Undergraduate Academic Policies
Department and Course Descriptions
Table of Contents
Social Work |
Social Work Course Listing
Professor: Dr. Kledaras (Chair)
Assistant Professor: Dr. Tina
Adjunct Instructors: Ms. Murphy,
The social work program is accredited
by the Council on Social Work Education. The social work major is
designed to prepare students for entry-level generalist social work
practice with individuals, families, groups, organizations, and
Academic credit for life or previous
work experience will not be given in lieu of courses prefixed SOWK nor
for the social work field practicum. The major leads to the Bachelor of
Social Work degree.
Transfer of social work courses from
social work programs accredited by CSWE may be allowed after review and
with the permission of the Program Chair.
All candidates for a major in social
work must be officially admitted to the social work program. The
standards for admission to the program include:
- Satisfactory progress and
completion of the general college curriculum requirements, Social Work
201 and 290 with a grade of "C" or better.
- Minimum grade point average of 2.25
on all work attempted.
- Approval of faculty in the social
Continuance in the social work program
requires that students maintain at least a minimum of a 2.0 grade point
average on all social work courses.
Termination from the social work
program may occur for academic, as well as for non-academic, reasons.
Requirements for a Major in
Social Work (CIP 44.0701)
Social Work 201, 290, 320,
321, 330, 340, 341, 350, 351, 480, 481, 490, and 491; Biology 111,
Biology 221; Sociology 225, 340, and 345; and Psychology 222, 364, and
461. The required mathematics course is Math 160. Sociology 340 may be
counted as Religion 340.
One Restricted elective.
Upper level courses in social work are
open only to normally admitted majors. Electives should be supportive of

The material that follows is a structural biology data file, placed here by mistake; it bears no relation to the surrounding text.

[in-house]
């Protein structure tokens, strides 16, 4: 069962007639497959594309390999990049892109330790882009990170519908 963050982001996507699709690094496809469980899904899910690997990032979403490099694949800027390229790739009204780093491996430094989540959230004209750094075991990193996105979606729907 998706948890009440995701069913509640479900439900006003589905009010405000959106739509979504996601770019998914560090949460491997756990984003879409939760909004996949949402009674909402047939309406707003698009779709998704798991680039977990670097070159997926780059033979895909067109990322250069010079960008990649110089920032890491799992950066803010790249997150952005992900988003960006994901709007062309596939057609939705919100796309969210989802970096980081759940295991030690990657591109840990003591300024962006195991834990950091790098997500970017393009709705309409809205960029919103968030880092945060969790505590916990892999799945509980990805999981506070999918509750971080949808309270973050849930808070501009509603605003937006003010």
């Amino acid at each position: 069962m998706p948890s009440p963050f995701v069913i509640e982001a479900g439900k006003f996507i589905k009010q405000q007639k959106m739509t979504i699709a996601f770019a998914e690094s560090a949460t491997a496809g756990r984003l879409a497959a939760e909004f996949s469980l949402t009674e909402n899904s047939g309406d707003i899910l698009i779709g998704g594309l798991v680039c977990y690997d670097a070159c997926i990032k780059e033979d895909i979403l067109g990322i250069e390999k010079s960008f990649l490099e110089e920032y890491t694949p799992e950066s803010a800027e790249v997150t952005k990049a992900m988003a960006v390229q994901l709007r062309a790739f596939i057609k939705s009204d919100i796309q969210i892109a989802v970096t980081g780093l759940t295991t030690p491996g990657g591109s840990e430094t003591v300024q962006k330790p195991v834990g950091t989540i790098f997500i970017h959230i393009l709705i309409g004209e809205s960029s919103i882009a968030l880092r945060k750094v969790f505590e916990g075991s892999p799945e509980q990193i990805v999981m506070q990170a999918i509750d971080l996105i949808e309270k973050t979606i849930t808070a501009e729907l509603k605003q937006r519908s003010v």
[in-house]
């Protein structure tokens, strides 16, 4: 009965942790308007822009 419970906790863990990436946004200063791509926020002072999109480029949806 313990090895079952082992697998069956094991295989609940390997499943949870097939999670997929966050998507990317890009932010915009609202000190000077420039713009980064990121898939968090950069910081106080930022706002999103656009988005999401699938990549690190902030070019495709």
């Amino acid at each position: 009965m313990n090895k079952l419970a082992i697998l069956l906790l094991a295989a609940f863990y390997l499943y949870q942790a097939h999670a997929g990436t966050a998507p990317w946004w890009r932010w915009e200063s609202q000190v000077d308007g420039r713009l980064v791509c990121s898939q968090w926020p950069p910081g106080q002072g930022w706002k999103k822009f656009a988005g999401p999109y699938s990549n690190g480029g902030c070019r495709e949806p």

the major and approved in consultation with the social work faculty
Social Work Course
Listing (SOWK 000)
201 Introduction to Social Work (3)
A course offering students,
who think they would like to work with others, an opportunity to explore
the field of professional social work and to assess their own aptitude
and interest in a major in social work. Students planning careers in
related professions such as criminal justice, ministry, or allied health
may wish to learn about social work, as well. The course includes a
brief history of the profession and an overview of major social welfare
needs and services in the U.S. Problems which social workers encounter
in their practice with individuals, families, groups, organizations, and
communities are presented and a generalist problem-solving perspective
is introduced. Students visit social work agencies and meet professional
social workers. Offered in the fall and spring.
290 Early Field Experiences in
Social Work (3)
A course designed for students
exploring social work as a career choice. It is coupled with
Introduction to Social Work (201) to provide an opportunity to observe
the people, places, and processes of helping. Students are assigned to a
human service agency for a minimum of 65 hours during the semester.
Written requirements include a journal and descriptive agency analysis.
Field faculty and students complete a written evaluation of performance
in the agency setting. Prerequisites: 2.0 GPA, and permission of the
Field Coordinator. Students must apply by March 15th for the fall
semester and by October 15th for the spring semester. It is recommended
that SOWK 201 be taken and completed with a grade of C or better prior
to taking SOWK 290. Offered in the fall and spring.
320 Social Work Practice Methods I
A course for exploring the
dynamics of the helping process, with opportunities to practice skills,
gain knowledge, and integrate personal and professional values in the
helping relationship. A problem-solving model is presented for
generalist practice with individuals and families. Prerequisite: Formal
admission to the major. Offered in the fall.
321 Social Work Practice Methods II
A course providing
opportunities for students to become knowledgeable about and skillful in
professional helping relationships with groups, organizations, and
communities. The problem-solving method is utilized in depth and skills
for working with diverse populations are strengthened and expanded.